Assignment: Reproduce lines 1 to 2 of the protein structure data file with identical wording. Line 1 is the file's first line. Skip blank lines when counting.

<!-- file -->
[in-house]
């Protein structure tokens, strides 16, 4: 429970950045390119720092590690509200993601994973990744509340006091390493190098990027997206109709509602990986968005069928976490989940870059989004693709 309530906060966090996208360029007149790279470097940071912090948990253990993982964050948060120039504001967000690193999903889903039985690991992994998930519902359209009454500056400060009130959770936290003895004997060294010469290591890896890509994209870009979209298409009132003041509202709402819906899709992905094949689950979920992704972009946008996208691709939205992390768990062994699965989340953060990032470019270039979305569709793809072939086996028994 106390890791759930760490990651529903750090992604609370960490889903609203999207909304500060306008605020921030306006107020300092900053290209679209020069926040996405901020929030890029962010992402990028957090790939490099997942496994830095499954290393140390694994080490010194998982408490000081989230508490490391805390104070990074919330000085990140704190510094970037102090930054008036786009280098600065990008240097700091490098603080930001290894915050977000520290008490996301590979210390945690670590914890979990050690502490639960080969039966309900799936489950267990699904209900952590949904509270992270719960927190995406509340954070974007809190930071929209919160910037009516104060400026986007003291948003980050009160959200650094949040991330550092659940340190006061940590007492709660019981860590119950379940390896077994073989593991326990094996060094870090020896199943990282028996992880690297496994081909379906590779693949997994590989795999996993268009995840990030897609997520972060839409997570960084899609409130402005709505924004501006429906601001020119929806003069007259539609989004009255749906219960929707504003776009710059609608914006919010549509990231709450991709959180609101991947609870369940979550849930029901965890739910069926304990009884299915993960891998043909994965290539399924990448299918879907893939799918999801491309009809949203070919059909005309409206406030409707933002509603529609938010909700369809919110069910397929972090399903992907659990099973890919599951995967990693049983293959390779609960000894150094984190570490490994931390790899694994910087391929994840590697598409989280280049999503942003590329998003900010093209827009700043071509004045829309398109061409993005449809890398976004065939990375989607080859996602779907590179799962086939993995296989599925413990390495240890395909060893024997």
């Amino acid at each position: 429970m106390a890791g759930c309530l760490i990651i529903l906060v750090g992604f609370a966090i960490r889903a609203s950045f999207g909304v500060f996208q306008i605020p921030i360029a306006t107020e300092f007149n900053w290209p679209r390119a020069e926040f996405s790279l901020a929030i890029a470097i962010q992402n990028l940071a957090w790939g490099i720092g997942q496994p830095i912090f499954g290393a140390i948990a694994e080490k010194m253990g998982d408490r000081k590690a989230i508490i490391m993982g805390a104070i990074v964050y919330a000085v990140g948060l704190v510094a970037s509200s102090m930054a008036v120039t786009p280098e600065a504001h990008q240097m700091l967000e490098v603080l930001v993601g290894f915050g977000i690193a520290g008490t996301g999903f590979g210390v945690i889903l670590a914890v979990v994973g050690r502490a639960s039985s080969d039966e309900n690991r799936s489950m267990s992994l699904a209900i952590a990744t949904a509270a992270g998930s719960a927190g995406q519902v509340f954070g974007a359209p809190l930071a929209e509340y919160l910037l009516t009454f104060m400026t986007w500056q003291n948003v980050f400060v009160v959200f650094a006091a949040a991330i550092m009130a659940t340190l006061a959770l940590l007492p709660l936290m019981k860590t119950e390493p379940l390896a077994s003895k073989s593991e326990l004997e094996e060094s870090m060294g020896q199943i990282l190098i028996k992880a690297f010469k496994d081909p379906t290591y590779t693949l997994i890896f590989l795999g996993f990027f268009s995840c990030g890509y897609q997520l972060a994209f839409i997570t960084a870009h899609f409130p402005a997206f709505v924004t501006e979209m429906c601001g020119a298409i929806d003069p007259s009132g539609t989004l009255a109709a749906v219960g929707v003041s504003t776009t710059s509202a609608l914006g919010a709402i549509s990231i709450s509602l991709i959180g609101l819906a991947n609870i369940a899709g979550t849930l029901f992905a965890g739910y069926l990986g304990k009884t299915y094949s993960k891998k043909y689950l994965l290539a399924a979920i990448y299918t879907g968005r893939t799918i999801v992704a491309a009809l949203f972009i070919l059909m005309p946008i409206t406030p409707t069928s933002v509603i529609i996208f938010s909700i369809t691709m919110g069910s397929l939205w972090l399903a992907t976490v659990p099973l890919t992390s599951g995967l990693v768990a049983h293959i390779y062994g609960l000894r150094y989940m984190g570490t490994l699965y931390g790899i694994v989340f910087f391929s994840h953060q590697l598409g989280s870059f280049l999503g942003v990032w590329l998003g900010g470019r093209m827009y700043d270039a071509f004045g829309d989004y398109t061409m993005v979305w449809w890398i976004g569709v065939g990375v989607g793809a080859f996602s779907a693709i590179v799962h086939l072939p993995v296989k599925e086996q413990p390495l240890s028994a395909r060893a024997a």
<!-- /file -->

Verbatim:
[in-house]
């Protein structure tokens, strides 16, 4: 429970950045390119720092590690509200993601994973990744509340006091390493190098990027997206109709509602990986968005069928976490989940870059989004693709 309530906060966090996208360029007149790279470097940071912090948990253990993982964050948060120039504001967000690193999903889903039985690991992994998930519902359209009454500056400060009130959770936290003895004997060294010469290591890896890509994209870009979209298409009132003041509202709402819906899709992905094949689950979920992704972009946008996208691709939205992390768990062994699965989340953060990032470019270039979305569709793809072939086996028994 106390890791759930760490990651529903750090992604609370960490889903609203999207909304500060306008605020921030306006107020300092900053290209679209020069926040996405901020929030890029962010992402990028957090790939490099997942496994830095499954290393140390694994080490010194998982408490000081989230508490490391805390104070990074919330000085990140704190510094970037102090930054008036786009280098600065990008240097700091490098603080930001290894915050977000520290008490996301590979210390945690670590914890979990050690502490639960080969039966309900799936489950267990699904209900952590949904509270992270719960927190995406509340954070974007809190930071929209919160910037009516104060400026986007003291948003980050009160959200650094949040991330550092659940340190006061940590007492709660019981860590119950379940390896077994073989593991326990094996060094870090020896199943990282028996992880690297496994081909379906590779693949997994590989795999996993268009995840990030897609997520972060839409997570960084899609409130402005709505924004501006429906601001020119929806003069007259539609989004009255749906219960929707504003776009710059609608914006919010549509990231709450991709959180609101991947609870369940979550849930029901965890739910069926304990009884299915993960891998043909994965290539399924990448299918879907893939799918999801491309009809949203070919059909005309409206406030409707933002509603529609938010909700369809919110069910397929972090399903992907659990099973890919599951995967990693049983293959390779609960000894150094984190570490490994931390790899694994910087391929994840590697598409989280280049999503942003590329998003900010093209827009700043071509004045829309398109061409993005449809890398976004065939990375989607080859996602779907590179799962086939993995296989599925413990390495240890395909060893024997």